The meat of this will take place in the fall when thousands of 4-year-olds line up for their keepers, and like the Affordable Care Act, we have to wait to see what the final numbers are and if follow-up programs are put in place to ensure the progress of our young people.

The plan to tax the rich to pay for pre-K fizzled out, but the mayor’s determination to fight to do something about income and economic inequality should keep his base content—at least temporarily.

His failure to appoint more African-Americans to his team is a growing concern, and if the recent rumblings and grumblings are any indication, this issue may fester and become more than a bit nettlesome for him. Illustrating the point, dozens of clergy and activists gathered on the steps of City Hall on April 17 to call on de Blasio to “deal righteously with his strongest electoral base.”

Ministers from across the city, including Calvin Rice, pastor of the New Jerusalem Baptist Church; Marvin B. Hooks, pastor of First AME Zion Church in Bedford-Stuyvesant; and Edward Davis, president of Clergy United for Community Empowerment, joined other community groups to assess the mayor’s first 100 days in office and to call for justice and equality for Blacks and Latinos in New York City.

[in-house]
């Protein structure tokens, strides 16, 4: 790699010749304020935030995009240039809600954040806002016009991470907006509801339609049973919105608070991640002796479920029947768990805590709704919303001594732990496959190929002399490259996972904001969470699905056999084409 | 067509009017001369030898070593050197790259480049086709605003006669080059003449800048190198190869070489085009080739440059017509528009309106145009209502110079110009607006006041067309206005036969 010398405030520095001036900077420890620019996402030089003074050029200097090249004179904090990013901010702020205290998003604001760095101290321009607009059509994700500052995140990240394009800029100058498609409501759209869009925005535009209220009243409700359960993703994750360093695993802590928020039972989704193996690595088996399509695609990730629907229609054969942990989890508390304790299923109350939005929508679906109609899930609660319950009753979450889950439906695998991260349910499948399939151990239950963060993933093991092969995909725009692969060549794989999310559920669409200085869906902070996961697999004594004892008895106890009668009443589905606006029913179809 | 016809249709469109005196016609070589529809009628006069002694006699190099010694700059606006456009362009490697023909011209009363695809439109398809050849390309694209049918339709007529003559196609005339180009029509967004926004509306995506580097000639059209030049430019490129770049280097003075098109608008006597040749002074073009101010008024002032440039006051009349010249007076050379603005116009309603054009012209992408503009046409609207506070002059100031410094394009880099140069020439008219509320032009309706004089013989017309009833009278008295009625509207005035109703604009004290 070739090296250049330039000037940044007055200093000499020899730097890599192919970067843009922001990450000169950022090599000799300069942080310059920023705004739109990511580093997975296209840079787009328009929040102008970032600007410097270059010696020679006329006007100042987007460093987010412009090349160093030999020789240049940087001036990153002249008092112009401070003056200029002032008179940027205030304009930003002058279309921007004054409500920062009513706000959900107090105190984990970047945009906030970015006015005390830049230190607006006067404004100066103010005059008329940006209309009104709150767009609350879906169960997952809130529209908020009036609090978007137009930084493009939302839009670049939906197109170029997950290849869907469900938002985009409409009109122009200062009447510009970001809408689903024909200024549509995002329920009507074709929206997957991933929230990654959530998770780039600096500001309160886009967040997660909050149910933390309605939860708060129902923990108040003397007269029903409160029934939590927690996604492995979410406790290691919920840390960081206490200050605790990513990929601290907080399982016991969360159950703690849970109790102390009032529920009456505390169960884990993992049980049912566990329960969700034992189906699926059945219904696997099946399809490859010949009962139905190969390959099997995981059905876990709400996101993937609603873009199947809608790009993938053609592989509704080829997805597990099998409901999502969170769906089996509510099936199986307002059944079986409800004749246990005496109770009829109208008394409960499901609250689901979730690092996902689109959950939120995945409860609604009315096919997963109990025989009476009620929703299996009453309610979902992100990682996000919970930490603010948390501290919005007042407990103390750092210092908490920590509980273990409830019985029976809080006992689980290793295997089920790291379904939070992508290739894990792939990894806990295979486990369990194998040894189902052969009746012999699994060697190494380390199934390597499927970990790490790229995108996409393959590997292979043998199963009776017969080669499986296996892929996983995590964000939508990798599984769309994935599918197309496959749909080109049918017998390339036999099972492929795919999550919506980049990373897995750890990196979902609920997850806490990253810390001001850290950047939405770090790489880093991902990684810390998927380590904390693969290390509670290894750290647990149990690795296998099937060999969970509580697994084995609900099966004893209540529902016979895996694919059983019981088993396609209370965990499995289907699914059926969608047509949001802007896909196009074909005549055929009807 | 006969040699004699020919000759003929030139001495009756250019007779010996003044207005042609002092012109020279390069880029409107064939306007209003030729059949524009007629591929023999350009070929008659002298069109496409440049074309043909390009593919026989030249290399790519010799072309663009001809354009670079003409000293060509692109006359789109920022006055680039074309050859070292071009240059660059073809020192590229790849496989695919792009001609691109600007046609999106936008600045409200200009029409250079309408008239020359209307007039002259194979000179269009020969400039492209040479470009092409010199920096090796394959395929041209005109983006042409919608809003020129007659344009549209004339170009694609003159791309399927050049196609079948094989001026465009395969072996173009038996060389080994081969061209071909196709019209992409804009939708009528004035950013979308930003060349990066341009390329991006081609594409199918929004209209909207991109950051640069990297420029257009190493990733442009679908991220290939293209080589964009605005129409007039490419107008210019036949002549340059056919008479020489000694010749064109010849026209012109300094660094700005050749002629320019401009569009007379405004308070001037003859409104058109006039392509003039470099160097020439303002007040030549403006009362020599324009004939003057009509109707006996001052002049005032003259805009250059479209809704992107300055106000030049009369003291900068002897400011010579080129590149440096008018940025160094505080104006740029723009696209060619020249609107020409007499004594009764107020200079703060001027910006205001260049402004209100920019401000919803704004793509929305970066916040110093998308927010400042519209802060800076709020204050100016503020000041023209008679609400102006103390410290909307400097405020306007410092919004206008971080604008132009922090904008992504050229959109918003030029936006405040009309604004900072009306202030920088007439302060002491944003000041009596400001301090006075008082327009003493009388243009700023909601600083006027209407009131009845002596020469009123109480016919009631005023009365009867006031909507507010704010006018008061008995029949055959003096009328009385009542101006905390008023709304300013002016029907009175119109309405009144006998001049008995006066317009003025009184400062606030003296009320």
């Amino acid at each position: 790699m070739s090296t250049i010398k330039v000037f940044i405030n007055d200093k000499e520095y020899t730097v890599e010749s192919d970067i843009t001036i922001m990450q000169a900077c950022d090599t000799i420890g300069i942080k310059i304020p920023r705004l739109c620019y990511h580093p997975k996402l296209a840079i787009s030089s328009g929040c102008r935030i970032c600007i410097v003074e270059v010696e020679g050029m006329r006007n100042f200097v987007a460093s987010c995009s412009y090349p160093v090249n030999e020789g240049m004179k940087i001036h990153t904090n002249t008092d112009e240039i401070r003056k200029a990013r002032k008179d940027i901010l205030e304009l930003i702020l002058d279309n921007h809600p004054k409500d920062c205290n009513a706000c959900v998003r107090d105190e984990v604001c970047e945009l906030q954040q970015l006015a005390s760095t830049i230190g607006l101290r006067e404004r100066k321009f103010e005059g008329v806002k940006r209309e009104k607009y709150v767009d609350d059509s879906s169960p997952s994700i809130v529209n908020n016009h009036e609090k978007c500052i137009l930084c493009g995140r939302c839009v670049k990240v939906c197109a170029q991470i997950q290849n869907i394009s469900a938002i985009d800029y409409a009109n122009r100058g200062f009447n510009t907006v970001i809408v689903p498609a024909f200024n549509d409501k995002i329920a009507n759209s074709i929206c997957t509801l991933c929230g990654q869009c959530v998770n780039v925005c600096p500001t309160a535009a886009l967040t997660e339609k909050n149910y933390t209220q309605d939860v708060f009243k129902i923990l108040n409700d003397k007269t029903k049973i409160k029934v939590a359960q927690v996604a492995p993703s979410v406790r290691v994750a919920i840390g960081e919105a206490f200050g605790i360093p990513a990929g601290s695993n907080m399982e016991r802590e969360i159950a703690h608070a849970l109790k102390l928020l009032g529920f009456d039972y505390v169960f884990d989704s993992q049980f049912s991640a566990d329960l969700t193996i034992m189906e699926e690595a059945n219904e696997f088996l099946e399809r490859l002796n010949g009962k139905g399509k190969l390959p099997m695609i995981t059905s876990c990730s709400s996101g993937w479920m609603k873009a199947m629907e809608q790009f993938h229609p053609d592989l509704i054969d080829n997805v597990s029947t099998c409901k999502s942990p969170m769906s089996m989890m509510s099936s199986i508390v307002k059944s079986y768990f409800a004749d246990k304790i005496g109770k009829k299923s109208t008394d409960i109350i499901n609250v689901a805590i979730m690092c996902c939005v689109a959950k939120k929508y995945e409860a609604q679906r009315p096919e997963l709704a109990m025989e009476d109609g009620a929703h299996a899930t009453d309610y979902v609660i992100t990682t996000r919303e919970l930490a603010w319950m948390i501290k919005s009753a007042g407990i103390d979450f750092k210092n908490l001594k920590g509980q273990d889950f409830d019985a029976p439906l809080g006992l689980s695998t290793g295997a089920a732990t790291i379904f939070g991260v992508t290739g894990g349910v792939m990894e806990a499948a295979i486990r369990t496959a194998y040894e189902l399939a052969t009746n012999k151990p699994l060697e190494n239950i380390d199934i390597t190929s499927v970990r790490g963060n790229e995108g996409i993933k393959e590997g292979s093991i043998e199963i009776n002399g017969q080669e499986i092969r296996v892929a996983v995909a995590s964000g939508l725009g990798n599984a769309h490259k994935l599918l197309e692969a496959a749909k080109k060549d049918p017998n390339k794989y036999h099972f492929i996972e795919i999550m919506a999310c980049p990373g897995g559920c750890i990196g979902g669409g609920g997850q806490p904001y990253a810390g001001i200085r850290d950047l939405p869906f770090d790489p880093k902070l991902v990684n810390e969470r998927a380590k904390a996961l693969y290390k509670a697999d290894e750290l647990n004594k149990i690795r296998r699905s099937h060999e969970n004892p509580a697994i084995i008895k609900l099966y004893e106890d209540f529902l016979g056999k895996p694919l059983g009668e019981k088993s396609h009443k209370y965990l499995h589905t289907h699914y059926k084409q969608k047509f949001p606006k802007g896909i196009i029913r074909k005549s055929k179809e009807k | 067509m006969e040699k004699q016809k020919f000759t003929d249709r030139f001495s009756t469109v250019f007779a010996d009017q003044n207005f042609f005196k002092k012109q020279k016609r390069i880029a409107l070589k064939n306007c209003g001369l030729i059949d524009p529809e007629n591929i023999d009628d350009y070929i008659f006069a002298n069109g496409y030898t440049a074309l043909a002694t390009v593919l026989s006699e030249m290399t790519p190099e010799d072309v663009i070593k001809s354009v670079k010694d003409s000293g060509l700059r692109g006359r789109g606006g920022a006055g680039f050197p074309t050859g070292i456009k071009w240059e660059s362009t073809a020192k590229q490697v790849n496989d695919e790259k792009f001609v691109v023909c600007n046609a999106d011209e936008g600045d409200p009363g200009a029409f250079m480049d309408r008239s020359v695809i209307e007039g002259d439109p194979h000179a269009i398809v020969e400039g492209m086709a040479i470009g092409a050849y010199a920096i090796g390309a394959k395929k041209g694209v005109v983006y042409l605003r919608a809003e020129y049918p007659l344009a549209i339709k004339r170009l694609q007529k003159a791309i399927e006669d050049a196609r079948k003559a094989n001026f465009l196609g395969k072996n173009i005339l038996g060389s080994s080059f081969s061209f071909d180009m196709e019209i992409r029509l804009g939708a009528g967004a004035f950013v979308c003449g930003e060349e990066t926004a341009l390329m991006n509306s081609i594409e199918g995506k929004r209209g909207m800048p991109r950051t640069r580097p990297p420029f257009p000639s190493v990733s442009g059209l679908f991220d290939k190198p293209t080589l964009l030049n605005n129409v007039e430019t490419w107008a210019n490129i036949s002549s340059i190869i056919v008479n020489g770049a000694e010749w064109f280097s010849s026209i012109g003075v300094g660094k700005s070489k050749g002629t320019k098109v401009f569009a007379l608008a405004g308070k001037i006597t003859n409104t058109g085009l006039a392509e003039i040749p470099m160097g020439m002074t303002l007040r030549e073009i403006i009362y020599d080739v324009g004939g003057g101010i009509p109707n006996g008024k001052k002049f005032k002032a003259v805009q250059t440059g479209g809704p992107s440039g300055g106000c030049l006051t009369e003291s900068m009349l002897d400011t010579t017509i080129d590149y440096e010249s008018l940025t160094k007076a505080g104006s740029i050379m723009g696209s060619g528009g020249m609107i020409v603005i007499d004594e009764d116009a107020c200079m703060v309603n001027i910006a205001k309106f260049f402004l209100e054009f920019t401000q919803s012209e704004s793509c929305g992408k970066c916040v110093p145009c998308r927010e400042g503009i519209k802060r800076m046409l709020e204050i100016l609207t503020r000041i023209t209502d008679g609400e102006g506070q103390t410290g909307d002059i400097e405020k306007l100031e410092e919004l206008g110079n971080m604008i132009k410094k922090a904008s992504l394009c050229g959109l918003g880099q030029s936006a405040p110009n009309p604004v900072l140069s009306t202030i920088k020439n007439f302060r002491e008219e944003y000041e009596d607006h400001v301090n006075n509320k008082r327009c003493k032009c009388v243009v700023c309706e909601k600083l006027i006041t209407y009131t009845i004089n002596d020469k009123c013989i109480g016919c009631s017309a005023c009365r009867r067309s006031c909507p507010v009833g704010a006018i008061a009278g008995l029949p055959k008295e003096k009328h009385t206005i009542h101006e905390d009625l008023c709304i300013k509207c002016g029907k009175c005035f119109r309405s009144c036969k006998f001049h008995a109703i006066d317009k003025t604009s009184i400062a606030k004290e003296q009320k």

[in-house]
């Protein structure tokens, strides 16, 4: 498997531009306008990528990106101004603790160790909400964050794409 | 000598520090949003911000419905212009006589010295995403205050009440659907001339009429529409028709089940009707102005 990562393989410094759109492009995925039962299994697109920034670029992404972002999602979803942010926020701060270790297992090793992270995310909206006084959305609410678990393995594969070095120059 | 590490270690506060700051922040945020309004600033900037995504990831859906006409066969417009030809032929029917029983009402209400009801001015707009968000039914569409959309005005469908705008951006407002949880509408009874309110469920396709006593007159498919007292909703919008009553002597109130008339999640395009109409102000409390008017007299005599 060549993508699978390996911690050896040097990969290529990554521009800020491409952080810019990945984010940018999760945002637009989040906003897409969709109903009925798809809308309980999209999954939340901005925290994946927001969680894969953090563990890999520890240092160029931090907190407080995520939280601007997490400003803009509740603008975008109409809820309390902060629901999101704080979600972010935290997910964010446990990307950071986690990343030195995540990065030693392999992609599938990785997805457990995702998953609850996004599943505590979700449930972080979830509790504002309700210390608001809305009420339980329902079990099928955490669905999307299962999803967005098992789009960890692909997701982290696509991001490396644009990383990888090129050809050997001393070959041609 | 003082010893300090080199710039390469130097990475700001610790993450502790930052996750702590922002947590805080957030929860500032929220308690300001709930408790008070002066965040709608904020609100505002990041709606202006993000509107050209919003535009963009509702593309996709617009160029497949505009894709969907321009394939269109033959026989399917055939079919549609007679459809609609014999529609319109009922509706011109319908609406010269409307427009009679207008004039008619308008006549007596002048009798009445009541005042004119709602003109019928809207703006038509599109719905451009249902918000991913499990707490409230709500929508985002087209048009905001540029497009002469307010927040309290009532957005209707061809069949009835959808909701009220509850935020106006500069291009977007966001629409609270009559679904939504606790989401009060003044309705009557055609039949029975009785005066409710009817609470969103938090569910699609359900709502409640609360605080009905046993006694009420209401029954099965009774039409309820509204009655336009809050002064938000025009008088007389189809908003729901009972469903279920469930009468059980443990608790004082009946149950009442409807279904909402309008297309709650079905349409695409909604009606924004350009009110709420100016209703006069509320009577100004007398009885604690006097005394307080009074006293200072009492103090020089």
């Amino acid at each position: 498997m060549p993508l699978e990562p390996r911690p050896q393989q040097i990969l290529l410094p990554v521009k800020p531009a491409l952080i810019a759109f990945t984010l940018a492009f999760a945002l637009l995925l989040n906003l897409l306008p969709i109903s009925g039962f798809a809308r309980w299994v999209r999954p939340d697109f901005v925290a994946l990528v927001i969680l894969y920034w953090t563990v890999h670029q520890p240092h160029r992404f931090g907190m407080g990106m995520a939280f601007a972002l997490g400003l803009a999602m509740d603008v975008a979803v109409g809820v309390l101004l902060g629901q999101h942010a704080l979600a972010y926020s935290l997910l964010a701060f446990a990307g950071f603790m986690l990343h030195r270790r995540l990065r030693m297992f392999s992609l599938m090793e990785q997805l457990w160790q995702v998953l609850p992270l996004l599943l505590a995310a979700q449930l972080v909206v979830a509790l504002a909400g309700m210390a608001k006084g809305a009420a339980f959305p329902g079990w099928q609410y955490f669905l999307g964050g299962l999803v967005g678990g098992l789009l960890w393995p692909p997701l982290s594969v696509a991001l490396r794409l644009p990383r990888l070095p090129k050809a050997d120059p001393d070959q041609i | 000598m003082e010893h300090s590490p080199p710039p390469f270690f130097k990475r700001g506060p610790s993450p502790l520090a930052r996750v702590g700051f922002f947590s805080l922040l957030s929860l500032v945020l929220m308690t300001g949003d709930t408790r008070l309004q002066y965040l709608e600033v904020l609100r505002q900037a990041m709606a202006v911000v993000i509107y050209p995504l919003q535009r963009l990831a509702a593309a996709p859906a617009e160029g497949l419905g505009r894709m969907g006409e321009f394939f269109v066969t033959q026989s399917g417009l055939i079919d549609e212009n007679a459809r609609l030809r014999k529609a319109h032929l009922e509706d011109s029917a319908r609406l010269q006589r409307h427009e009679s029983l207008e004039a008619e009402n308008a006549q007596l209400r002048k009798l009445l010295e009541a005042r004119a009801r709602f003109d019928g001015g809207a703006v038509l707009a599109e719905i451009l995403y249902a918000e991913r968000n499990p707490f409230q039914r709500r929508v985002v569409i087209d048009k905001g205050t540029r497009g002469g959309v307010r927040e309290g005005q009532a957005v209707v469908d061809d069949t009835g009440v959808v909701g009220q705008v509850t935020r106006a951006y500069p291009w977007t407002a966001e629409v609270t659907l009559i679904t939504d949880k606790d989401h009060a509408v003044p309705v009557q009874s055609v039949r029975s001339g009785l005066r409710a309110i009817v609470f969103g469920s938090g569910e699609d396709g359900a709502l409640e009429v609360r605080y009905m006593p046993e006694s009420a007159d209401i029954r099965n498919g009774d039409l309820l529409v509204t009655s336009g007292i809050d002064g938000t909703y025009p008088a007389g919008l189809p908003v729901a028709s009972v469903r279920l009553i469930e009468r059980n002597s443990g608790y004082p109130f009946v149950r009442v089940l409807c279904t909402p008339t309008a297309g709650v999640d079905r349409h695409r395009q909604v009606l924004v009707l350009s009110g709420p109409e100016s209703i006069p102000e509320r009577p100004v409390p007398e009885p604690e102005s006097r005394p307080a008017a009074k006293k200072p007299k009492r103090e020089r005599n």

“Justice continues to be an elusive dream for Blacks in New York, and this mayor has added layers of bricks to the walls that divide in this, the ‘tale of two cities,” said the Rev. Dennis Dillon, the publisher of The New York Christian Times and pastor of the Brooklyn Christian Center.

Dillon, the chief architect for the Black Church Mean Business Movement and founder of many citywide clergy groups, including Churches United to Save and Heal, is calling on the mayor to show fairness to the Black community through a more balanced set of appointments.

Calling themselves Clergy United For Fairness (CUFF), the group wants equality for Blacks and for de Blasio to “reverse some of his unjust appointments.”